The objective is to look into the background of the currency
crisis, banking crisis and more important into the
implementation of the FOBAPROA during the banking
crisis and the political and social implications it brought on
History of the Banking System
President Lopez Portillo (1976-1982), Nationalize the banks
in September 1982.
Miguel de la Madrid (1982-1988), created the FICORCA
(Exchange risk coverage) Financed by a loan to finance the
Fiscal deficit, the external debt and the economy of the
Carlos Salinas de Gortari (1988-1994), July 1, 1990 the
privatization of Mexico’s banking sector under the
Financial Groups Law. In 1990 the FOBAPROA was created.
Ernesto Zedillo (1994-2000), watched over the currency
devaluation and the IPAB was created in 1999.
Vicente Fox (2000-2006).
What is the FOBAPROA?
The Banking Fund for the Protection of Savings.
Created in 1990 to attempt to resolve liquidity of the banking
It was applied during the economic crisis to protect all
Mexicans banks from going bankrupt and thus destroying the
A contingency fund for extraordinary financial problems in
order to prevent similar situations from previous
It would assume outstanding debt and would capitalize banks
in the advent of economic crisis that would prevent liquidity
for these banks.
Financial Sector Background
Privatized the banking system and allowed foreign investments.
1991 privatization of the banks in order to reduce government
spending and to liberate the economy.
The 1990 Financial Groups law adopted a universal-banking
structure as the legal framework for Mexico’s financial sector.
Financial groups headed by
By a holding company, bank, or brokerage house with most headed by
Each financial group was required to include at least 3 types of financial
intermediaries, e.g., a bank, insurance company leasing company,
foreign exchange house and investment fund service.
In January 1994, the government divested its remaining minority stock
Example of a Financial Group
GF Bancomer Subsidiaries
Bancomer ( comercial banking)
Casa de Bolsa Bancomer ( Securities)
Casa de Cambio Bancomer ( exchange)
Arrendadora Finaciera Monterrey
Signs of the Banking Crisis
Post privatization Mexican banks issued large
numbers of credit cards, mortgage and car loans
In 1991 past due loans increased by 3.5%, 8.5% in March
1994, 7.9 by the year end. An increase from 35% to 97%
of total banking sector book capital.
1992 nine banks failed to meet the 8% capital
1987-1994 commercial credit expanded by more that
100%, housing 100%, consumption credit by 450%.
Two thirds of 99 billion inflows were portfolio investments. The Mexican peso
began to appreciate as a result of capital inflow overvalued about 30%.
Balance of payments deficits were financed by dwindling international
reserves. The Mexican central bank was forced to supply dollar from reserve.
Capital flight in 1994 estimates from $ 17-20 billion .
Carlos Salinas de Gortari controls the exchange rate in order to prevent an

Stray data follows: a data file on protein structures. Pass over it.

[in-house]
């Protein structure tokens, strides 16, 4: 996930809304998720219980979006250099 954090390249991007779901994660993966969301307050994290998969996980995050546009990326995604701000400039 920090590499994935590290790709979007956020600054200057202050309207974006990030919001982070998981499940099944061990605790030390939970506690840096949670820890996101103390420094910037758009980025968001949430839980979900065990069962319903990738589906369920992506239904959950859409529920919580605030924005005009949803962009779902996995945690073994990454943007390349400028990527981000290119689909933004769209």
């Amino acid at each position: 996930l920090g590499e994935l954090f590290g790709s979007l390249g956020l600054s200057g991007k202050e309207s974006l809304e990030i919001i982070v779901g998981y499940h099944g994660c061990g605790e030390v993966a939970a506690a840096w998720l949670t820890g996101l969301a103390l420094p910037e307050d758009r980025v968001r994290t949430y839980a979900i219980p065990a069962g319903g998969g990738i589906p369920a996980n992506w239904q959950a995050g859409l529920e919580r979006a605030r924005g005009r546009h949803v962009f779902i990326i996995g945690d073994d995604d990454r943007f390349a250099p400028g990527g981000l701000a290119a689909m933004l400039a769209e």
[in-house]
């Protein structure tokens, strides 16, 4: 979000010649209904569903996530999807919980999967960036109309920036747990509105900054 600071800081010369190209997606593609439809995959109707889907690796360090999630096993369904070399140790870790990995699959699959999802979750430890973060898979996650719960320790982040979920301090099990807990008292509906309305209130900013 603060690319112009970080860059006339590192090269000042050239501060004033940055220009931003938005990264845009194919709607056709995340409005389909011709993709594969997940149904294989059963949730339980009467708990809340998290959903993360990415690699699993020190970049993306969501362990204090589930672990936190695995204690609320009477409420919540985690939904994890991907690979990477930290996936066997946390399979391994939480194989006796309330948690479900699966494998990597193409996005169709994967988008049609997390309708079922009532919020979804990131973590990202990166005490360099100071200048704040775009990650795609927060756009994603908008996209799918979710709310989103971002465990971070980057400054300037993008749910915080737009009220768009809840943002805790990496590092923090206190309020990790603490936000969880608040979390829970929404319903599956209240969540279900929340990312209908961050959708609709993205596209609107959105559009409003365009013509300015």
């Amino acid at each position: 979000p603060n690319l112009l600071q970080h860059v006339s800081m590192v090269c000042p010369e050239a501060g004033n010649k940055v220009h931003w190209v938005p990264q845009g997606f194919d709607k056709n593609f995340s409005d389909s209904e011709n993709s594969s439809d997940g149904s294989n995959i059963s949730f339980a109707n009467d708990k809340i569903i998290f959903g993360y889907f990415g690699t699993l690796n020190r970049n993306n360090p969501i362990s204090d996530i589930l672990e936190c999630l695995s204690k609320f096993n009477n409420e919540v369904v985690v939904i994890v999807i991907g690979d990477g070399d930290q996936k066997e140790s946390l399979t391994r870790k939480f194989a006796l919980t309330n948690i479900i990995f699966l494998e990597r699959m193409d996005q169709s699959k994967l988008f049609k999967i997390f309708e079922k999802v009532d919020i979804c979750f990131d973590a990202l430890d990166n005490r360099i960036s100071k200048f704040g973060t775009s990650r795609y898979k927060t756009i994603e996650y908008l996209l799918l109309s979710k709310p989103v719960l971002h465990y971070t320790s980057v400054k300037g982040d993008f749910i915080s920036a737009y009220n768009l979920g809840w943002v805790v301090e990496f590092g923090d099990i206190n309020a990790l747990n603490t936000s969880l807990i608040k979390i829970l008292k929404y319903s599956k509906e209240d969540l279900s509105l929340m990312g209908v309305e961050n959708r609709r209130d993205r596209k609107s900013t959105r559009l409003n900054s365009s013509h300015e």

The EZlN uprising the state of Chiapas
The assassination of a the PRI candidate and
March- May 1994 in an attempt to defend the peso the central bank spent 10
billion. To entice capital the government began to offer dollar-dominated
treasury bonds known as “tesobonos”.
By the end of November 12.5 billion were insufficient to cover even half of the
25 billion short public debt 70% denominated in tesobonos. And by December
reserves were at 6 billion and then the government had little choice but to
devaluate the currency.
The bad combination of credit and no capital
Taking high risk and the competition.
Overdue loans became a national epidemic after the sharp
currency devaluation on December 20, 1994.
Borrowers defaulted because high interest rates and the
post devaluation economic decline.
Interest rates on consumers debt peaked as high as 120%
and the subsidies to about 78% in 1995.
Bad loans estimated in March , 1996 ranged 15% to 40% of
the banking sector portfolio, with a bailout tag ranging
from 10 billion to 30 billion dollars, or from 5% to 12% of
A priority of the state
The issue wasn’t just the bailout but the way it was
FOBAPROA the state owned deposit insurance agency
developed a plan to recapitalize banks by purchasing
Banks took advantage of the bailout
There were some banks that could have survived.
The government even pay for the bad credits that banks
issued but the government didn’t have money.
September 1995, GF GBM-Atlantic and GF Promex-Finamex sold more than 1.06 billion in
overdue loans to FOBAPROA.
Banco Mexicano sold 900 million in loans to FOBAPROA.
Fraud: regulators found that 60% of Banco Interestatal loans were internal loans to bank’s
The total cost
Estimates at around 100 billion dollars , some other estimates at around 65 billion dollars
In 1998 Zedillo submitted two initiatives for legislation that required that the
FOBAPROA to become a public debt. One to administer the assets and the debt
Instead they created the IPAB the public agency in charge of the banking deposit
insurance system in Mexico.
Objectives to protect savers deposits and contributing to the preservation of the financial
Beneficiaries and Politics
It is evident that the beneficiaries were bankers, share
holders and the big borrowers.
Roberto Hernadez, president of BANAMEX sold the
bank for 12 billion to Citi Group and didn’t pay any taxes.
Hernadez was a big contributor for the political
campaigns of the PRI and PAN.
PRD opposed to the idea of the public debt.
PAN posture was that Mexicans were not supposed to
be passed the bill of the bailout.
PRI didn’t defend the executive.